The rise of market society in England

Focusing on the example of England the study reconstructs the century-long process of commercialisation that gave birth to a modern market society. It shows how certain types of markets (for example real estate, work and capital, and also for example for copyrights) came into being, and how the social relations mediated by markets were formed. The book deals with the creation of institutions like the Bank of England, the stock exchange and Lloyd's insurance, and the way the English dealt with the uncertainty and risks involved in market transactions.
The study takes up a central question posed by Max Weber: "To what combination of circumstances the fact should be attributed that in Western civilization phenomena have appeared which (as we like to think) lie in a line of development having universal significance and value". That said, by contrast with Weber (and other social science classics), the study does not deal with the West as a whole but primarily with England. The aim of the author is to show that the creation of a market society and modern capitalism in England occurred under circumstances that were utterly different to those on the European continent and that an overhasty generalisation would lead to mistakes in interpretation. In addition she shows that the process of commercialisation of business, society and culture in England did not directly lead to an industrial society, as has been suggested in research to date, but to a service economy. The author emphasizes the singularity of the English case and thus challenges the idea of a Western pattern of commercialisation.
The study is presented chronologically; i.e. it starts with the mediaeval basis of market society and proceeds via the early-modern period, when the market began to set up relationships between different business areas like industry and trade, banking, the media and cultural industries, to around 1800 when commercial ideas and activities dominated contemporary mentalities. In that the author describes the intensification of market relationships in the course of history, the study itself becomes more intense as it proceeds. Whereas the early chapters apply methods of political science and sociology, the second part of the book presents economic, social and cultural history analyses. This tendency towards a more concrete analysis is partly a by-product of the fact that the nearer we come to the present day the more detailed information we possess about English market society. However the increasingly differentiated depiction also follows the process of commercialisation itself, a process which in the late 17th and 18th century already contained extraordinary subtle and differentiated techniques of self perpetuation.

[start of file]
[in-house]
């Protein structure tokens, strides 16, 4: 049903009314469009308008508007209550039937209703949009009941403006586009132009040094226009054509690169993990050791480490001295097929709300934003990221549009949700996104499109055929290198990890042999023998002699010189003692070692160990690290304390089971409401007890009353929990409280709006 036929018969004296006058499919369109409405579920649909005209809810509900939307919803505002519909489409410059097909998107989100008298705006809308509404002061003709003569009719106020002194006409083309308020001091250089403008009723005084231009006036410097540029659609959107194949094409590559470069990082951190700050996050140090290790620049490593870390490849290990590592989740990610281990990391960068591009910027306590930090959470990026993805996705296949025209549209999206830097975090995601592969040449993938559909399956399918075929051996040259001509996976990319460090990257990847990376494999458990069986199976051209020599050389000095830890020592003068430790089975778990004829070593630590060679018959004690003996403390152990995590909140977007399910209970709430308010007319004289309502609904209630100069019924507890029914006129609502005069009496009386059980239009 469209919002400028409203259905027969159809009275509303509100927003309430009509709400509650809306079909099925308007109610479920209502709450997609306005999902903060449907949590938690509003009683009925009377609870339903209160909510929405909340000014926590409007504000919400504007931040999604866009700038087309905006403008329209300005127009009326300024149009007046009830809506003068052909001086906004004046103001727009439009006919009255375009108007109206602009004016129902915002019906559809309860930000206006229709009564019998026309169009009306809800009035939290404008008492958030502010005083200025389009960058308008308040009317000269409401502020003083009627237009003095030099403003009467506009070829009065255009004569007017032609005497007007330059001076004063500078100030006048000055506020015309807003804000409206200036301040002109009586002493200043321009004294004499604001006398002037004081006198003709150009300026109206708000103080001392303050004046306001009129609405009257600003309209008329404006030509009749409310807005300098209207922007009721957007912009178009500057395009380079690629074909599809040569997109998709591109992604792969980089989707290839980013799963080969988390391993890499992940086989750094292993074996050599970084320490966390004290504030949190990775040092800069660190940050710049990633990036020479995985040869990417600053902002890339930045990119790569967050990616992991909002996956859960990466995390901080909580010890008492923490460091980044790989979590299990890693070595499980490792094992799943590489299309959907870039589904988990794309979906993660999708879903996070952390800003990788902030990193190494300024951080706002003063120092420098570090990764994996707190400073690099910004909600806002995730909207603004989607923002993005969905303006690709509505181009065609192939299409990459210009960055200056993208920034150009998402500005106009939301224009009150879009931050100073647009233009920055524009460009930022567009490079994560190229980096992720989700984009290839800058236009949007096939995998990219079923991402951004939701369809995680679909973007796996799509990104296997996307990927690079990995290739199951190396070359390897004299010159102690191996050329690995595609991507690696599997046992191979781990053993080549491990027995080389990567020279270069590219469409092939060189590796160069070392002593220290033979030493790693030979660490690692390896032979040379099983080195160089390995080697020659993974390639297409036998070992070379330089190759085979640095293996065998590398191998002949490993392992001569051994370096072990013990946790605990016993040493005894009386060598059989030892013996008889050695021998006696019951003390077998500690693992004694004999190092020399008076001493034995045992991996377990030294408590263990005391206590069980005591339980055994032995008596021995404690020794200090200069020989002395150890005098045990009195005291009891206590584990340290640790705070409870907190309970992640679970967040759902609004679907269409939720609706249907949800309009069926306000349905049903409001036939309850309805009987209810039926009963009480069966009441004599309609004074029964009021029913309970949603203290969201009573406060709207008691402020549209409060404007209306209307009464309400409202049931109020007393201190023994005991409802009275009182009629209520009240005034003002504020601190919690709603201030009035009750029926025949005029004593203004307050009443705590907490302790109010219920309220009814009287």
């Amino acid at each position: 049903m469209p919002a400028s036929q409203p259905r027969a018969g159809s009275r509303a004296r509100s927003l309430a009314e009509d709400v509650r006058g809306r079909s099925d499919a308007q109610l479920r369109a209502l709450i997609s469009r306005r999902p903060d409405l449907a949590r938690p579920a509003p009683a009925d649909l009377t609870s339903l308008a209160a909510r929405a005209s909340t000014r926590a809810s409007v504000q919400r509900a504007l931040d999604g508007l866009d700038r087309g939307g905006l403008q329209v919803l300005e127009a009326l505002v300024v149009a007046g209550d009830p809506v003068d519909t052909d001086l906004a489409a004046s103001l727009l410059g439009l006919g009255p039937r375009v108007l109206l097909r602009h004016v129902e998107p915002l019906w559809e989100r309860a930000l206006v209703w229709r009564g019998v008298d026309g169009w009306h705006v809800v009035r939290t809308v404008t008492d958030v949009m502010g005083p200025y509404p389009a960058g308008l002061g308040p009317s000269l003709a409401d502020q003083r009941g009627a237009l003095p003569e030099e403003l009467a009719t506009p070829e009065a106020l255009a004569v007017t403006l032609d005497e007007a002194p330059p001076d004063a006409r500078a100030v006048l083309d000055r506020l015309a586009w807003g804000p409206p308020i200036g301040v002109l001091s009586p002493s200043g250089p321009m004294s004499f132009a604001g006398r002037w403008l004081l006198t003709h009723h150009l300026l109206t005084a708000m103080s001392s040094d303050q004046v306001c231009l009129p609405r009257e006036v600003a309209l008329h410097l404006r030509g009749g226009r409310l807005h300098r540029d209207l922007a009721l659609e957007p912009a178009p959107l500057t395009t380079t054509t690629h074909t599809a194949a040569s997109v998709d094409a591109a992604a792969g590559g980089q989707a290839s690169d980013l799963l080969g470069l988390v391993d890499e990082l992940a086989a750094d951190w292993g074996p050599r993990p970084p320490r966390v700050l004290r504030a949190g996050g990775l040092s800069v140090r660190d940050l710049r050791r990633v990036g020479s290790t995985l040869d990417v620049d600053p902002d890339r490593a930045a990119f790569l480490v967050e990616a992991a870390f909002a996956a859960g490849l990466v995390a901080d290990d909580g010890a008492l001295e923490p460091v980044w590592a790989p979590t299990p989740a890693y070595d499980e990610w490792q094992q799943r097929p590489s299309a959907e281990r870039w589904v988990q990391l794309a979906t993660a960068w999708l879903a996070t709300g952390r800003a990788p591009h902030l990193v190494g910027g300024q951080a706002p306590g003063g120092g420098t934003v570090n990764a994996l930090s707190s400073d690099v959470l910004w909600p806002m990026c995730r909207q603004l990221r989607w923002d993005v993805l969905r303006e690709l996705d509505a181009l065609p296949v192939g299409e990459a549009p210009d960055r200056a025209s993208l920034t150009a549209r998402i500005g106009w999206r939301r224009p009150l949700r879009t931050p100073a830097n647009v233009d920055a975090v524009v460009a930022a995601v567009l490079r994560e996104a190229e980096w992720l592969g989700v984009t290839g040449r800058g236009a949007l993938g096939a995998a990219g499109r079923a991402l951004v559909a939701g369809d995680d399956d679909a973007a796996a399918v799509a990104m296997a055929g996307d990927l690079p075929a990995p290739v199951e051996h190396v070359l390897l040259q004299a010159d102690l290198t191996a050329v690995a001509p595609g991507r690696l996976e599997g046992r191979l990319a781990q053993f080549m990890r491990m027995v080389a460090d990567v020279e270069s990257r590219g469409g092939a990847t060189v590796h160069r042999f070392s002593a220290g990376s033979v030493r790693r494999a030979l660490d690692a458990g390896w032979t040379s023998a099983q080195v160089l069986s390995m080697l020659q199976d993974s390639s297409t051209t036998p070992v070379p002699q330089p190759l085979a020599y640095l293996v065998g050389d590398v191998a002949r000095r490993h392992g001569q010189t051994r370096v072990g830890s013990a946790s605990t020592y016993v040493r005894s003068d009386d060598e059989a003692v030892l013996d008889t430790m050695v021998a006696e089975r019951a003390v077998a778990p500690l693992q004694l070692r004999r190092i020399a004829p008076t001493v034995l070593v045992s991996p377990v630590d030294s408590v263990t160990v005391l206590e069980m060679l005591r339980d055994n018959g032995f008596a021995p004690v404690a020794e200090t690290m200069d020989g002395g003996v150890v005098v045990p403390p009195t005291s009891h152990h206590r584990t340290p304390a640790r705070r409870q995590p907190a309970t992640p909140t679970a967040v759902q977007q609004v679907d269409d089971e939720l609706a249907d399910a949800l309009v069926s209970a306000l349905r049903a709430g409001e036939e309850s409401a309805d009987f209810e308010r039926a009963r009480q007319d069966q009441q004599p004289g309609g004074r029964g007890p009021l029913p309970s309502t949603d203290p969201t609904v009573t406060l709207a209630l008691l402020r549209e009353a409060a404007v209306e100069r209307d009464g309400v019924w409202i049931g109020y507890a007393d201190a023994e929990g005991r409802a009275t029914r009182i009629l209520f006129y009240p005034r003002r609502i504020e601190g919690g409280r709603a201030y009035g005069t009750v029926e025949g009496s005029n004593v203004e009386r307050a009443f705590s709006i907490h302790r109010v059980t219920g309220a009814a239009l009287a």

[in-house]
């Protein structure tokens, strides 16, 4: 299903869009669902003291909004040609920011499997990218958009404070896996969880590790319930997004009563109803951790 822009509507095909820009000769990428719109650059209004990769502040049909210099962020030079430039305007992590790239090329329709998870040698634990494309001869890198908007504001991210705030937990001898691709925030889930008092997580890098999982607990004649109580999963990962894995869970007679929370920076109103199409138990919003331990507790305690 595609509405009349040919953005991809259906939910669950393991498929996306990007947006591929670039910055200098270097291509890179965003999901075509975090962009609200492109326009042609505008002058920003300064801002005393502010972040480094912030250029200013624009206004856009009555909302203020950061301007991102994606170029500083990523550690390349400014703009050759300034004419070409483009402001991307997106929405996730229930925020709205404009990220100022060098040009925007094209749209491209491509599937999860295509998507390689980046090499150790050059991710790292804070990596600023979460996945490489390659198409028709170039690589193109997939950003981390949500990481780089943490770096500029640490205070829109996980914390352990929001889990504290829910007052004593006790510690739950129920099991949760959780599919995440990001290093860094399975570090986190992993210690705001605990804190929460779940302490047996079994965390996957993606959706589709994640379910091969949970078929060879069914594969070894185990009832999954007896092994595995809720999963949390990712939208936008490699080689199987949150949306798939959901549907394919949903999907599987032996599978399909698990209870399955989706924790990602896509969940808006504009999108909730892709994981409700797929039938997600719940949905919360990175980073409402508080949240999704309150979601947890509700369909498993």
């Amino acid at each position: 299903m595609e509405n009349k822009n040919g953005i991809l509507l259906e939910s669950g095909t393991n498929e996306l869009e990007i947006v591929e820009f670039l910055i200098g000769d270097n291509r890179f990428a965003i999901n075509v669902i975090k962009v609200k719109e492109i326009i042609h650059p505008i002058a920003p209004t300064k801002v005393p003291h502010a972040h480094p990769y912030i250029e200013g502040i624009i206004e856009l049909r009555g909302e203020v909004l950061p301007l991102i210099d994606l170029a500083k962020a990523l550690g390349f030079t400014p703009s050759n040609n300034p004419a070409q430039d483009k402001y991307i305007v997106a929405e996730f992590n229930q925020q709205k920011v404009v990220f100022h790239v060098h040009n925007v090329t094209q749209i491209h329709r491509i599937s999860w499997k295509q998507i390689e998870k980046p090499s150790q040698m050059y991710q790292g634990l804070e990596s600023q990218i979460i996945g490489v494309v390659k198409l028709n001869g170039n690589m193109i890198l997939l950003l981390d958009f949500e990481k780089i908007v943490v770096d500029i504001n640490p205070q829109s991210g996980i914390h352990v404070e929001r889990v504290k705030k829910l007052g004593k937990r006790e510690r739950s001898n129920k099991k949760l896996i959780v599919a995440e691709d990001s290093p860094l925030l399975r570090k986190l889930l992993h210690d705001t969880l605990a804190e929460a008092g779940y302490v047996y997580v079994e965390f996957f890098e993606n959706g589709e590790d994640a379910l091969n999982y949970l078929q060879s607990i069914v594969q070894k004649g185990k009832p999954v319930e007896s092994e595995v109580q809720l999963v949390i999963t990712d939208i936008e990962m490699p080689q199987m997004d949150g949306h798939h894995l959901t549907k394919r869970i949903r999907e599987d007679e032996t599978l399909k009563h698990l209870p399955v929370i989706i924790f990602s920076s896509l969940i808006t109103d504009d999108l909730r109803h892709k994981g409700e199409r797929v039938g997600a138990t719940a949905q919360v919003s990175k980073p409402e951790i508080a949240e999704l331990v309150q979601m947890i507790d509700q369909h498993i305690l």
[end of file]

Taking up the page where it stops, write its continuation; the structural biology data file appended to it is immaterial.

The study is aimed at all those interested or involved in history, sociology or economics. Since it deliberately avoids academic jargon it is also intended to be suitable for general readers.

Principal Investigators
Eisenberg-Ditt, Christiane Prof. Dr. Prof. Dr. Christiane Eisenberg (Details) (British History since the Restoration)

Duration of Project
Start date: 01/2006
End date: 12/2009

Eisenberg, Christiane. 2009. Englands Weg in die Marktgesellschaft [England's Path into Market Society]. Göttingen: Vandenhoeck & Ruprecht, 166 pp., EUR 32.90

Last updated on 2020-11-03 at 23:10